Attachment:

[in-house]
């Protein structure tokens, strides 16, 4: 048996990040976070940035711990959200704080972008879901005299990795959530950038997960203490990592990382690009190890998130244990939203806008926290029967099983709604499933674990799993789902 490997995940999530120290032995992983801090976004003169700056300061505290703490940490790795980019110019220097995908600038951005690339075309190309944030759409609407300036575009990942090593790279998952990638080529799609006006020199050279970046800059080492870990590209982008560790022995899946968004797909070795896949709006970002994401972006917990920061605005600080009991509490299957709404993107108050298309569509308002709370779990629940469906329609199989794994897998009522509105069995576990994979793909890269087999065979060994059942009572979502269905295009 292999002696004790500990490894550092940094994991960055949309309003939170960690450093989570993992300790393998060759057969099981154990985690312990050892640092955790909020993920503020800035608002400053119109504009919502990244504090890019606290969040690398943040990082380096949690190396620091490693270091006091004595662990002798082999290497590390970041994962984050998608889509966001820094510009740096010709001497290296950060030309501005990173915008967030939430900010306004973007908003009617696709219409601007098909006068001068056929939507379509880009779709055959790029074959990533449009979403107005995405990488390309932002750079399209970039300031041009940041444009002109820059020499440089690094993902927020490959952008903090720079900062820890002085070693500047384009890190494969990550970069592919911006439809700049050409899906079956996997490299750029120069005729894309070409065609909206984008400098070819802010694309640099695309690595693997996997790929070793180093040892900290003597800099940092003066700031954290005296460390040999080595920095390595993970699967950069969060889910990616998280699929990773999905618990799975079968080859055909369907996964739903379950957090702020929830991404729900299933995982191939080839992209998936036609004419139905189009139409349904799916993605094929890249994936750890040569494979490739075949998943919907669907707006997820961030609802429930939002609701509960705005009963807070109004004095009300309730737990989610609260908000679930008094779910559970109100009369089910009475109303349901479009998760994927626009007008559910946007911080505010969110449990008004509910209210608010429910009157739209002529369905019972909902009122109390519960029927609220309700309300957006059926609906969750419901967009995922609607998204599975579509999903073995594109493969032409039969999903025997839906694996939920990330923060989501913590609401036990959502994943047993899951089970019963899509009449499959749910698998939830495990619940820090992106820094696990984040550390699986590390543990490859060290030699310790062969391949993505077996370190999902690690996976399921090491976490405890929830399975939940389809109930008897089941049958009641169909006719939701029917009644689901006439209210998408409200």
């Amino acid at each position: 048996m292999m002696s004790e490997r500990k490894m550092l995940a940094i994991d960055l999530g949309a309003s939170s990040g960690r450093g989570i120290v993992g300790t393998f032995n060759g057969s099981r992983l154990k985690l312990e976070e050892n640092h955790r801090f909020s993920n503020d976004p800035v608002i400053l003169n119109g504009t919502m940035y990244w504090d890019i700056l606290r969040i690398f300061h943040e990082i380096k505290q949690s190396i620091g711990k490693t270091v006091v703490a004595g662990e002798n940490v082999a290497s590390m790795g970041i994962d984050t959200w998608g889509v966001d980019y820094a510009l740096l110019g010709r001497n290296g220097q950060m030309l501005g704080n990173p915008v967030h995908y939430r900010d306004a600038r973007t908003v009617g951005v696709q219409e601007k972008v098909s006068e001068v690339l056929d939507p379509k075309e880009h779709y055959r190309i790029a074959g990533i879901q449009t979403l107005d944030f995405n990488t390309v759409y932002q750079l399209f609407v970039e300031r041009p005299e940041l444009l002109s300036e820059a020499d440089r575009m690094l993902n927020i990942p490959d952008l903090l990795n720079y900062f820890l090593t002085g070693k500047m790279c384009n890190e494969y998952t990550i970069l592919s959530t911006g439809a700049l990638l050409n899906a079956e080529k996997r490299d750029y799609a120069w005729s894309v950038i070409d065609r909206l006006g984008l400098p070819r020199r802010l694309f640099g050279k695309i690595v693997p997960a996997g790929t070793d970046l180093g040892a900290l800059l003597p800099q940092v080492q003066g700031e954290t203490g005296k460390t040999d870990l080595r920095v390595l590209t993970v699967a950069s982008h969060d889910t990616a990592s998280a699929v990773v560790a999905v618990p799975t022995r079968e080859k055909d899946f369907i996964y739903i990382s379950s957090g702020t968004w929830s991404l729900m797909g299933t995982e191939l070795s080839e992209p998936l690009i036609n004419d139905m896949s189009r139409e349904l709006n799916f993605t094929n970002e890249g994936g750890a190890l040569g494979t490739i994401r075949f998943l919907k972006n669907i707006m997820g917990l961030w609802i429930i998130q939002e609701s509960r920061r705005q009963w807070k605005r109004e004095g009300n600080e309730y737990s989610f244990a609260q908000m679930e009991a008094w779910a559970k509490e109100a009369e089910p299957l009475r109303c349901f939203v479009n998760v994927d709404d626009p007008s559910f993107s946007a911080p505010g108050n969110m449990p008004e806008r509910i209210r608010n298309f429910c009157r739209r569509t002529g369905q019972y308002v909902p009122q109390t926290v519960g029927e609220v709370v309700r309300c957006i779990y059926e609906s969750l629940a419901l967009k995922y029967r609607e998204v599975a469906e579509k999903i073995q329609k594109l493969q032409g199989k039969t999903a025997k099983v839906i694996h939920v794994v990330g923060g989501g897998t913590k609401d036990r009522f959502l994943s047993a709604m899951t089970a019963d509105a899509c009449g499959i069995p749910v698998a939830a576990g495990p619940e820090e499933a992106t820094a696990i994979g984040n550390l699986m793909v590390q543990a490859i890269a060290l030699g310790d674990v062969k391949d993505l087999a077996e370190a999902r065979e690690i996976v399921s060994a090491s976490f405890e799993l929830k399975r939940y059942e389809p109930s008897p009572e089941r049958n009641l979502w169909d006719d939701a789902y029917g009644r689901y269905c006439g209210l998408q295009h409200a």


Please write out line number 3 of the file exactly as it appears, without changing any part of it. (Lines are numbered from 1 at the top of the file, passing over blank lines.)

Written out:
């Amino acid at each position: 048996m292999m002696s004790e490997r500990k490894m550092l995940a940094i994991d960055l999530g949309a309003s939170s990040g960690r450093g989570i120290v993992g300790t393998f032995n060759g057969s099981r992983l154990k985690l312990e976070e050892n640092h955790r801090f909020s993920n503020d976004p800035v608002i400053l003169n119109g504009t919502m940035y990244w504090d890019i700056l606290r969040i690398f300061h943040e990082i380096k505290q949690s190396i620091g711990k490693t270091v006091v703490a004595g662990e002798n940490v082999a290497s590390m790795g970041i994962d984050t959200w998608g889509v966001d980019y820094a510009l740096l110019g010709r001497n290296g220097q950060m030309l501005g704080n990173p915008v967030h995908y939430r900010d306004a600038r973007t908003v009617g951005v696709q219409e601007k972008v098909s006068e001068v690339l056929d939507p379509k075309e880009h779709y055959r190309i790029a074959g990533i879901q449009t979403l107005d944030f995405n990488t390309v759409y932002q750079l399209f609407v970039e300031r041009p005299e940041l444009l002109s300036e820059a020499d440089r575009m690094l993902n927020i990942p490959d952008l903090l990795n720079y900062f820890l090593t002085g070693k500047m790279c384009n890190e494969y998952t990550i970069l592919s959530t911006g439809a700049l990638l050409n899906a079956e080529k996997r490299d750029y799609a120069w005729s894309v950038i070409d065609r909206l006006g984008l400098p070819r020199r802010l694309f640099g050279k695309i690595v693997p997960a996997g790929t070793d970046l180093g040892a900290l800059l003597p800099q940092v080492q003066g700031e954290t203490g005296k460390t040999d870990l080595r920095v390595l590209t993970v699967a950069s982008h969060d889910t990616a990592s998280a699929v990773v560790a999905v618990p799975t022995r079968e080859k055909d899946f369907i996964y739903i990382s379950s957090g702020t968004w929830s991404l729900m797909g299933t995982e191939l070795s080839e992209p998936l690009i036609n004419d139905m896949s189009r139409e349904l709006n799916f993605t094929n970002e890249g994936g750890a190890l040569g494979t490739i994401r075949f998943l919907k972006n669907i707006m997820g917990l961030w609802i429930i998130q939002e609701s509960r920061r705005q009963w807070k605005r109004e004095g009300n600080e309730y737990s989610f244990a609260q908000m679930e009991a008094w779910a559970k509490e109100a009369e089910p299957l009475r109303c349901f939203v479009n998760v994927d709404d626009p007008s559910f993107s946007a911080p505010g108050n969110m449990p008004e806008r509910i209210r608010n298309f429910c009157r739209r569509t002529g369905q019972y308002v909902p009122q109390t926290v519960g029927e609220v709370v309700r309300c957006i779990y059926e609906s969750l629940a419901l967009k995922y029967r609607e998204v599975a469906e579509k999903i073995q329609k594109l493969q032409g199989k039969t999903a025997k099983v839906i694996h939920v794994v990330g923060g989501g897998t913590k609401d036990r009522f959502l994943s047993a709604m899951t089970a019963d509105a899509c009449g499959i069995p749910v698998a939830a576990g495990p619940e820090e499933a992106t820094a696990i994979g984040n550390l699986m793909v590390q543990a490859i890269a060290l030699g310790d674990v062969k391949d993505l087999a077996e370190a999902r065979e690690i996976v399921s060994a090491s976490f405890e799993l929830k399975r939940y059942e389809p109930s008897p009572e089941r049958n009641l979502w169909d006719d939701a789902y029917g009644r689901y269905c006439g209210l998408q295009h409200a």